If this case clearly presented a substantial and important issue of federal law, it might well be contended that the federal courts are better equipped by training and experience to assume jurisdiction over it. In the absence of any such issue, and having in mind the fact that federal incorporation of a company more than half of which is owned by the United States represents what has been described as an express exception to the general principles governing federal jurisdiction (see Gully v. First Nat. Bank, *355 supra), there does not appear to be any reasonand none has been suggested here by the defendantswhy the courts of the State of New York would not be fully competent to resolve such questions of law as might arise in this case. Furthermore, the fact that Congress, in creating the Bank, authorized it to be sued in "any" court, which includes the New York State Supreme Court, indicates that the federal courts were not to have exclusive jurisdiction over actions in which the Bank might be involved as a party.
As an alternate basis for removal, petitioners assert:
"6. Alternatively defendant Export-Import Bank of Washington may remove this action pursuant to 28 U.S.C. § 1442 since it is an agency of the United States and is being sued herein for acts allegedly committed pursuant to right, title and authority conferred by Act of Congress."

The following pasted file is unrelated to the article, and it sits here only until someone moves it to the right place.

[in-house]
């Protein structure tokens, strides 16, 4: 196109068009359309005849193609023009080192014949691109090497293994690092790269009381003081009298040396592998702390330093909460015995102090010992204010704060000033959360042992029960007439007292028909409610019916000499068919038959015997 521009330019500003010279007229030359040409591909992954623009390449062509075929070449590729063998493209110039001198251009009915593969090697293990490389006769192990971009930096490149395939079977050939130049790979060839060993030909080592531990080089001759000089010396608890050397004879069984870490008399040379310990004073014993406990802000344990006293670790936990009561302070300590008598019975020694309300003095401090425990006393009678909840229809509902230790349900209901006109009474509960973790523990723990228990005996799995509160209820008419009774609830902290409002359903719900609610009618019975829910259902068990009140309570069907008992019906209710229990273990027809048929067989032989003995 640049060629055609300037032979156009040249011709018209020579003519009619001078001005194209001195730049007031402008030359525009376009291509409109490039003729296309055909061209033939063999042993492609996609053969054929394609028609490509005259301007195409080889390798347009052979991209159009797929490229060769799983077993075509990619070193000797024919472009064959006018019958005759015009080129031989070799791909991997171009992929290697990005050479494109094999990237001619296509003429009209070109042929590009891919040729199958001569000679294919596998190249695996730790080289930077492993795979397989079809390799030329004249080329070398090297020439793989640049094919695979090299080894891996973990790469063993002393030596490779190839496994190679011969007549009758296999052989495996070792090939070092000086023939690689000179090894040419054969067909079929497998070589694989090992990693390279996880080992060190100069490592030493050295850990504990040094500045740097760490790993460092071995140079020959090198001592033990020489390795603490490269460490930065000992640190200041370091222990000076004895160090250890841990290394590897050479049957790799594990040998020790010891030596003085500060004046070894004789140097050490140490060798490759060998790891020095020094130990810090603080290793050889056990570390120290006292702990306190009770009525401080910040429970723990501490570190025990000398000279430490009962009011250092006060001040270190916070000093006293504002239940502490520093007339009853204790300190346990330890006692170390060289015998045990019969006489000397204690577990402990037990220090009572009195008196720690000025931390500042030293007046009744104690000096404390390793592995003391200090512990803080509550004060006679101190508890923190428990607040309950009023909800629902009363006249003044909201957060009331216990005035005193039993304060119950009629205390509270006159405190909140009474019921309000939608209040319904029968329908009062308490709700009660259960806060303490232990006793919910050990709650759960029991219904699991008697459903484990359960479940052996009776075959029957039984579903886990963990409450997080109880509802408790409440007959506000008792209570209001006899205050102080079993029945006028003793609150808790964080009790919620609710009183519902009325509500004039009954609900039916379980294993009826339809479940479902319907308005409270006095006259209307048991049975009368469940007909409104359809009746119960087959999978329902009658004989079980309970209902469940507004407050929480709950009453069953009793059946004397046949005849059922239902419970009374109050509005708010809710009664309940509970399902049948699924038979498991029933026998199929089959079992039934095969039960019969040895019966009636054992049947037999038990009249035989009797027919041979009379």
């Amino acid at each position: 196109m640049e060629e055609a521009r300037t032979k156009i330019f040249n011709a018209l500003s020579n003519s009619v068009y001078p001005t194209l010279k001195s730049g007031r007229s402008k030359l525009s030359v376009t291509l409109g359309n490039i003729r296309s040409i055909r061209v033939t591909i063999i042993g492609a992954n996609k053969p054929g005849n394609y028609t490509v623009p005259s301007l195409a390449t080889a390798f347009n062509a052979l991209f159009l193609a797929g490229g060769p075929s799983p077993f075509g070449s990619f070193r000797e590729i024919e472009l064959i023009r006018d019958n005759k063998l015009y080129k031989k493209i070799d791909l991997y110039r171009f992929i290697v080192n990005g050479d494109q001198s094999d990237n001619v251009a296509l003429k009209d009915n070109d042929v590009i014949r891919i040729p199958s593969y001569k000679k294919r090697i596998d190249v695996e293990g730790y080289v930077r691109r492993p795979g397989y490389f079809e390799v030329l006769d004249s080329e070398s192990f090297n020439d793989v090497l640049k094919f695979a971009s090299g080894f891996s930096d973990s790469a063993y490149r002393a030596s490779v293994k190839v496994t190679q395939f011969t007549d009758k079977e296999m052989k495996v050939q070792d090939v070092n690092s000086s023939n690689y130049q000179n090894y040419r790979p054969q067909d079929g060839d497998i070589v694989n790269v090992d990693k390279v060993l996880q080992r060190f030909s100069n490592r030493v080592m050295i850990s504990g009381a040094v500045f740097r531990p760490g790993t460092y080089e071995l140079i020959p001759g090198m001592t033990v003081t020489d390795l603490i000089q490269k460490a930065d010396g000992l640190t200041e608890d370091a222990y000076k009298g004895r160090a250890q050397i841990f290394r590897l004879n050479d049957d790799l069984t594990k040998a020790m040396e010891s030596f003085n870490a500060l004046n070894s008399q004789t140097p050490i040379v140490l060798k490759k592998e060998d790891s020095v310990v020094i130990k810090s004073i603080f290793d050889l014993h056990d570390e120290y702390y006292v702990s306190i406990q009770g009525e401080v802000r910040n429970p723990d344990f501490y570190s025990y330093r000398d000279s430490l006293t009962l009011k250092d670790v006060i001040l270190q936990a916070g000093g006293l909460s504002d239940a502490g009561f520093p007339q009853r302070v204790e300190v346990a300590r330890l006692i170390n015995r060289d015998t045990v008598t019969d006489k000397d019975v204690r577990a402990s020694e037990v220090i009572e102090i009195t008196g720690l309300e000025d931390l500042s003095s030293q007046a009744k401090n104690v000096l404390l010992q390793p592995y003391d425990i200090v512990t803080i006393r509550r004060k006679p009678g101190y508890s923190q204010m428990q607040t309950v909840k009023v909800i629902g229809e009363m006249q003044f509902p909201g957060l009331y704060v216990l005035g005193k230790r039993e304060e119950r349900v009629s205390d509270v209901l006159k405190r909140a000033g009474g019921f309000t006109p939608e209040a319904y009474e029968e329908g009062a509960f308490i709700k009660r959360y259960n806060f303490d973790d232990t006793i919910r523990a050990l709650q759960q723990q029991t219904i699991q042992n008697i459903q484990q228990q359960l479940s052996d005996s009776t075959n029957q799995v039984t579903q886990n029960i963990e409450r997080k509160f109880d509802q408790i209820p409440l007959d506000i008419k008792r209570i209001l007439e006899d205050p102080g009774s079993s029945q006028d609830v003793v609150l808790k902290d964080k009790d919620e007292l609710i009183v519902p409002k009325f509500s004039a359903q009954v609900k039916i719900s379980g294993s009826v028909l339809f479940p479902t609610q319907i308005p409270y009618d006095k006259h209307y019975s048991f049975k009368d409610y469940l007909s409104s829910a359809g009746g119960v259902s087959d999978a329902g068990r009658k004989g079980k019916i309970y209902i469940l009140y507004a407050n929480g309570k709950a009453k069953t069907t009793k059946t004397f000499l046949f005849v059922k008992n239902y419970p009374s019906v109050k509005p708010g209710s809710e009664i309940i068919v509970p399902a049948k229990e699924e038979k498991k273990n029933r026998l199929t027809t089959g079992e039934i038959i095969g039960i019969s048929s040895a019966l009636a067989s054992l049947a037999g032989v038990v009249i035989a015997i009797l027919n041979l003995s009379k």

Title 28 U.S.C. § 1442 provides for removal of a civil action against
"(1) Any officer of the United States or any agency thereof, or person acting under him, for any act under color of such office or on account of any right, title or authority claimed under any Act of Congress for the apprehension or punishment of criminals or the collection of the revenue."
The plain language of the foregoing section limits the right to remove to an "officer" or "person acting under him". Nothing in the legislative history reveals that the term "officer" was intended to include corporations or agencies as distinguished from individuals. On the contrary the statute was derived from an earlier one which provided for removal of suits against federal revenue officers. Former Title 28 U.S.C. § 76. See Davis v. State of South Carolina, 107 U.S. 597, 2 S. Ct. 636, 27 L. Ed. 574 (1882); State of Tennessee v. Davis, 100 U.S. 257, 25 L. Ed. 648 (1879). With one exception (James River Apartments, Inc. v. Federal Housing Administration, 136 F. Supp. 24 (D.Md.1955)), decisions permitting removal by corporations or agencies under § 1442(a) (1) have done so on the theory that in the circumstances alleged or presented they were "persons acting under" an individual federal officer. E. g., State of Texas ex rel. Falkner v. National Bank of Commerce, 290 F.2d 229 (5th Cir.), cert. denieo, 368 U.S. 832, 82 S. Ct. 55, 7 L. Ed. 2d 35 (1961), or suits in which the officer and the agency were joined, e. g., Sarner v. Mason, 128 F. Supp. 165 (D.N.J.1955). In the James River Apartments case, since removal was clearly authorized under 28 U.S.C. § 1441, the holding as to § 1442(a) (1) is of doubtful significance.